Converting my Blog to Jekyll

March 1st 2011

Tags: utilities, ruby

I started this blog to develop my writing ability as well as to make some use of a domain name I purchased some time ago. Going from an initial one page template, to a Python script generating a small static site, I realized I was writing my own static site generator. While initially entertaining, it wasn't really what I set out to do with this creative outlet.


Reading about GitHub pages introduced me to Jekyll, which I found to be an elegant take on static site generation. While other generators like Blosxom are extremely powerful ( and highly tailored to blogging ), they have more of a startup or conversion time investment required.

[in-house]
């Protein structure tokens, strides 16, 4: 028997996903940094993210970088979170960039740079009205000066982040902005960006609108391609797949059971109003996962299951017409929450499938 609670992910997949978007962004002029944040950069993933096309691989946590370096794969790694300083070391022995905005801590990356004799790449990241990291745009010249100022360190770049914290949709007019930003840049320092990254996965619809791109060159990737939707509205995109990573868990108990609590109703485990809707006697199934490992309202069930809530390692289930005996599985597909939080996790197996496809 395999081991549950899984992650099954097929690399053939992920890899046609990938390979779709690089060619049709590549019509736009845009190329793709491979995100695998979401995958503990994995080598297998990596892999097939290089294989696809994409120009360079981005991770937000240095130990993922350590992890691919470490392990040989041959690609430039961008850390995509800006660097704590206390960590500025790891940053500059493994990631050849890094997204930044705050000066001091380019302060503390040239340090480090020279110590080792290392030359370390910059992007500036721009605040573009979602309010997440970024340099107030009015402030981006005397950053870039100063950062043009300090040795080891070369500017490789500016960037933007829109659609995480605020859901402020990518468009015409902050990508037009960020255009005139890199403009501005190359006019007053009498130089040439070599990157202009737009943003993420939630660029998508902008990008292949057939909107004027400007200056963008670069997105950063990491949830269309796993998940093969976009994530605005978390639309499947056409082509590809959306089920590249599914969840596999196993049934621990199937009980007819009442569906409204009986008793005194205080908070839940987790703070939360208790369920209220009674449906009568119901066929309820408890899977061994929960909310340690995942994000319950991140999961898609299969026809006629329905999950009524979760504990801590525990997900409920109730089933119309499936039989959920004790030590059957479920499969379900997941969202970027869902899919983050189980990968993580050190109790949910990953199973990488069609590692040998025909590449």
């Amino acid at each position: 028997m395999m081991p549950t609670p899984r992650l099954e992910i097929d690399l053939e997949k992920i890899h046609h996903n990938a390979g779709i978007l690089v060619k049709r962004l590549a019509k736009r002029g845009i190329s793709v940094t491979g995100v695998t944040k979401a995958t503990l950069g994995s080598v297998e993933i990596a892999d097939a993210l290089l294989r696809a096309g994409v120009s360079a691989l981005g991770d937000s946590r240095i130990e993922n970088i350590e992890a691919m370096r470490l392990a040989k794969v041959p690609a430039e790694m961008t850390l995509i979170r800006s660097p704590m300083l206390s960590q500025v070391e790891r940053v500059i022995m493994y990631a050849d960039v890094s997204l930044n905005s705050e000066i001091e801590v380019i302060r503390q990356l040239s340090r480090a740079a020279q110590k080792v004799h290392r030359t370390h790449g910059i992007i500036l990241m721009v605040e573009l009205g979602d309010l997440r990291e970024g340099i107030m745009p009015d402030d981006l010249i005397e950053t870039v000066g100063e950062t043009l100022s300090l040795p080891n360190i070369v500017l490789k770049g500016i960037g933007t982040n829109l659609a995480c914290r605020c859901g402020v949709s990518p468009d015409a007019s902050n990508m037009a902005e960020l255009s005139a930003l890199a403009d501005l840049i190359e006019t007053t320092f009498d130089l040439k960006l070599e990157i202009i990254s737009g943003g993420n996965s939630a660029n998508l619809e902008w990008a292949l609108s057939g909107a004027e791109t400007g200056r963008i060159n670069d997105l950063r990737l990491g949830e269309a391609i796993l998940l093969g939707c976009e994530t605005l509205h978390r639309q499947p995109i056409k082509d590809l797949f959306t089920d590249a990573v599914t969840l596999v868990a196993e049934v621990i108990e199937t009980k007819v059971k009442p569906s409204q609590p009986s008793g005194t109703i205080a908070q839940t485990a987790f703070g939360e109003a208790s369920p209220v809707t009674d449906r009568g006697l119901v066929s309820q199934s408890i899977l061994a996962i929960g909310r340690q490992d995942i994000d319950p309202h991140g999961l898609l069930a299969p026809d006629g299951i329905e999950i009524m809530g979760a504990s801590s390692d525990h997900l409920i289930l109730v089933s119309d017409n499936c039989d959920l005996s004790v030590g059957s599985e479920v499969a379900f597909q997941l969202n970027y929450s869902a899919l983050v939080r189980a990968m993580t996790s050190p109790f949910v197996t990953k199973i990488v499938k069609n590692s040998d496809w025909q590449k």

With Jekyll you don't need a configuration file or much boilerplate. A simple site can consist of just a folder containing an index.[whatever markup you want] and a layout in the _layouts sub-folder. Make sure that your index.[whatever markup you want] is topped off with an appropriate header:

layout: post
title: Converting my Blog to Jekyll
categories: [Utilities, Ruby]

Which looks a little familiar... Upon running jekyll --server I am greeted with a preview of my site running on WEBrick. Marvelous!


While the default behavior of Jekyll works pretty well, I had to do some digging on how to replicate my posts by date and posts by tag lists. After some searching I came across this great post on Bruce Cooper's blog about exposing the posts as a tree by year and month. This greatly simplified the creation of the posts by date list and gave me a jumping off point for sorting tagged posts.

With the resulting pages being:

Finalizing it

Having all my posts already in Markdown, finalization was as simple as installing the rdiscount gem, updating the headers on my posts, running jekyll and uploading the finished _site directory.

Now to work on posting more often.

By Colin Kennedy